Tara Conklin hits the ball out of the park with this historical fiction. The House Girl comes at just the right time — African-American Appreciation Month — and it highlights the cruelties of slavery, as well as celebrates the attempts of right-minded folks who contributed to the efforts of the Underground Railroad.
Set in the 1850s, this tale is two in one. The chapters alternate between present day and past. Lina is a modern-day attorney who is seeking to make her way up to partner at a prestigious law firm. She is presented with a slavery reparations case, and quickly uncovers a mystery revolving around the artwork of a Southern legend, a plantation owner’s wife named Miss Lu. It seems as if some believe that the artwork is not hers at all, but instead that of her slave, her “house girl,” Josephine.
The arts community is all up in arms over this speculation. Many are fearful that their prized Miss Lu paintings will lose their value, while others are excited about the possibility that Josephine’s authorship may make the drawings and paintings much more coveted.
Among the process of working on this heated (and highly secretive) case, Lina has to deal with past ghosts of her own, the mysterious details surrounding the death of her mother years before. Her father, Oscar, an artist himself, is being strangely cryptic about the ordeal, a story she’s been told since childhood but is slowly starting to question.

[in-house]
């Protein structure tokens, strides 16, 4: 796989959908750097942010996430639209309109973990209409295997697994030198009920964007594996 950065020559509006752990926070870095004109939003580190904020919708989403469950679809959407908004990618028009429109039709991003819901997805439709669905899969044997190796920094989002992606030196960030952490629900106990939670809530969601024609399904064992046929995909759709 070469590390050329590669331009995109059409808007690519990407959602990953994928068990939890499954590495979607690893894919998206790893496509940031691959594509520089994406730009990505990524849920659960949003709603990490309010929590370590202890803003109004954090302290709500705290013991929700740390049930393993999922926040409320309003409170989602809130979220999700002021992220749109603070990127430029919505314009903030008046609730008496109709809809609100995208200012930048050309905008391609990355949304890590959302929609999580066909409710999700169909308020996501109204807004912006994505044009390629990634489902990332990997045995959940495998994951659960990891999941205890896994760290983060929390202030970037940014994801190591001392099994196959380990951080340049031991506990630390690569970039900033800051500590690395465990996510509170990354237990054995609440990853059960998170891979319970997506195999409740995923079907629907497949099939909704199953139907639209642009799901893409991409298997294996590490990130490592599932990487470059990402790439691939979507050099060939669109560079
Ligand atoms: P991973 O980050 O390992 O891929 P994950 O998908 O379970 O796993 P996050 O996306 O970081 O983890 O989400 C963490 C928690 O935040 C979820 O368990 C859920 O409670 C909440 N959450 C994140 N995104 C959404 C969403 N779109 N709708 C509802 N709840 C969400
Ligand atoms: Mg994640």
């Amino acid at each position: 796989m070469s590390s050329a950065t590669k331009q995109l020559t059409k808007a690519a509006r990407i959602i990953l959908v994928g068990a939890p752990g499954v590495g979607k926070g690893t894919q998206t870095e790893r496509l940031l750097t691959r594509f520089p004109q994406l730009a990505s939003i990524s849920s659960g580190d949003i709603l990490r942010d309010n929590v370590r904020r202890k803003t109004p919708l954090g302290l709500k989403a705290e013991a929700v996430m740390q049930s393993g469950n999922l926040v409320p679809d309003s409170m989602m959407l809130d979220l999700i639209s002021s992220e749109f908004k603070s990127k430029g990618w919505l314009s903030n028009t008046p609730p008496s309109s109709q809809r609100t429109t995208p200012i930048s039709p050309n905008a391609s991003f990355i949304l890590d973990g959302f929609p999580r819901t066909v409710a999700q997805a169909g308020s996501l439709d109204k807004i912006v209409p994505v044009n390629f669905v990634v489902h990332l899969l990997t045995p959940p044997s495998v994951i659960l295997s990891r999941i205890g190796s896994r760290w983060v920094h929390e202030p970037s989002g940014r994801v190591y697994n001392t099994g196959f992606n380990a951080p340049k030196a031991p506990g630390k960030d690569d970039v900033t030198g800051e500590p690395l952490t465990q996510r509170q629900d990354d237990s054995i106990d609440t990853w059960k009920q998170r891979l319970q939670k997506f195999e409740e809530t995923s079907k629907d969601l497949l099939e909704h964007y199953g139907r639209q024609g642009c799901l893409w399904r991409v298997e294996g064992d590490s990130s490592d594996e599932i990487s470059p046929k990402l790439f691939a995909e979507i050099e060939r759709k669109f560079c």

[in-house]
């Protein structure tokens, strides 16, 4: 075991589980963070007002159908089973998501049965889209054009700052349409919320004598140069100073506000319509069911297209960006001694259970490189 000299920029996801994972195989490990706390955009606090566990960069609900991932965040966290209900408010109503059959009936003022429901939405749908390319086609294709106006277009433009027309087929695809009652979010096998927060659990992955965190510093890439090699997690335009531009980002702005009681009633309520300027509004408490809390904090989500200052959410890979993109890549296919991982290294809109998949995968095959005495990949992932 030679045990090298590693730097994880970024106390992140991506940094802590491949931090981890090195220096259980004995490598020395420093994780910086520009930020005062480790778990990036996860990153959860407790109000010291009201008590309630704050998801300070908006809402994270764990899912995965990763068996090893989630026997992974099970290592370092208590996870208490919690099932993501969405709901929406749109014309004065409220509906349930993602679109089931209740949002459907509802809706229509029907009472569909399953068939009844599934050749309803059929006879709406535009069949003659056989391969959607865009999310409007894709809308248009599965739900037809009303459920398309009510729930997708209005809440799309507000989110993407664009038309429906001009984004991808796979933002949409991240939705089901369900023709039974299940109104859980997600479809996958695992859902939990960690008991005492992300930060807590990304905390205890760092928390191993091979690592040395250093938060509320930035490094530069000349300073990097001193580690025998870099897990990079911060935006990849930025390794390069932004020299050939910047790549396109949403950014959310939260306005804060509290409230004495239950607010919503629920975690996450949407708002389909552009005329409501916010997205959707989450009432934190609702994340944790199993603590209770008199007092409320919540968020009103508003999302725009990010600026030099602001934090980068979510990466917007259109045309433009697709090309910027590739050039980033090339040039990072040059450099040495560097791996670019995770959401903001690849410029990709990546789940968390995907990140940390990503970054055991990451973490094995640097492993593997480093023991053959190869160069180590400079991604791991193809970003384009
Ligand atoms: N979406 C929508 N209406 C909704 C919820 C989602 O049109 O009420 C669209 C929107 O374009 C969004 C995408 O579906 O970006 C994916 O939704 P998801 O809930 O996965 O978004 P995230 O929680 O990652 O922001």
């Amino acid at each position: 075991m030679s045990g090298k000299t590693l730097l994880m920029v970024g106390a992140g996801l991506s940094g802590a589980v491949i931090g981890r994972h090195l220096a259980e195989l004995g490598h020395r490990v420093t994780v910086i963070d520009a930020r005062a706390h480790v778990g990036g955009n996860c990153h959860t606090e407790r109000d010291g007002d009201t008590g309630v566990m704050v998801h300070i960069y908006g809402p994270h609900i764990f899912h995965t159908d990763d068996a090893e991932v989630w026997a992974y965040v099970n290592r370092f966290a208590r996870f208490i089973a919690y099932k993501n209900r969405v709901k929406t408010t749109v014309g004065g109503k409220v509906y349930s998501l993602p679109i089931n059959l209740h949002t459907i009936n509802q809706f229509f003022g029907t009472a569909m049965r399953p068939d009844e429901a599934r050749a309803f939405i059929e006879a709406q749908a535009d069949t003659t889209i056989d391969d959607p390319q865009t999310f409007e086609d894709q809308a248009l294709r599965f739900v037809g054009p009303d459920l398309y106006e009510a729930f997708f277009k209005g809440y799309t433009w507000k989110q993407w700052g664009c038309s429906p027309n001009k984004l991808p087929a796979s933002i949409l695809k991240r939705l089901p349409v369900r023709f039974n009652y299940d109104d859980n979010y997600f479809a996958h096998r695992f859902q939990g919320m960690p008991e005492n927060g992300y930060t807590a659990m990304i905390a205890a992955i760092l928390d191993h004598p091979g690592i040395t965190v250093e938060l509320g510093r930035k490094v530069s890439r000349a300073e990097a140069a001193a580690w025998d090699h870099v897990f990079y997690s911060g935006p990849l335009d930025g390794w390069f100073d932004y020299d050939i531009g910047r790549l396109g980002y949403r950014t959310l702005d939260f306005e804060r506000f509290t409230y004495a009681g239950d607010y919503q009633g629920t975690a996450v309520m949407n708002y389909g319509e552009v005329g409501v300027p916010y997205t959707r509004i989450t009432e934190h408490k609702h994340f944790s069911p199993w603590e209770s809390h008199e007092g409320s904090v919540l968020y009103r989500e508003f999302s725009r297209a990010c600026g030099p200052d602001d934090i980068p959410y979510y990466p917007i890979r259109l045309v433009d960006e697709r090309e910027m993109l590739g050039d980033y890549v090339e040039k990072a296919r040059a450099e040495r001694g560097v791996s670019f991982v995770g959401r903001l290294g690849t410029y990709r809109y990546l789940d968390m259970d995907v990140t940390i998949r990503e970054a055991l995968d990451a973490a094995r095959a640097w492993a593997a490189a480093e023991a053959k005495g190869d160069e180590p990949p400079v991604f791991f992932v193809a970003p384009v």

The other point of view we are privy to is Josephine’s, as she seeks to be a helpmate to her master’s wife, who is living with numbered days due to a terrible illness. She feels torn between caring for her and making plans to run away. Her long for escape is muddled by feelings of fear, guilt, and uncertainty. Will she finally be able to break free?
I couldn’t put this book down once I started it. It is a wonderful story that drew me in, the history-lover (and research enthusiast) that I am. Anyone who digs ancestral research and putting pieces together in historical puzzles will adore this book.
Disclosure: I received the above product at no charge from HarperCollins in exchange for our honest review. I received no product or monetary compensation for this honest review. I am disclosing this in accordance with the Federal Trade Commission’s 16 CFR, Part 255: “Guides Concerning the Use of Endorsements and Testimonials in Advertising.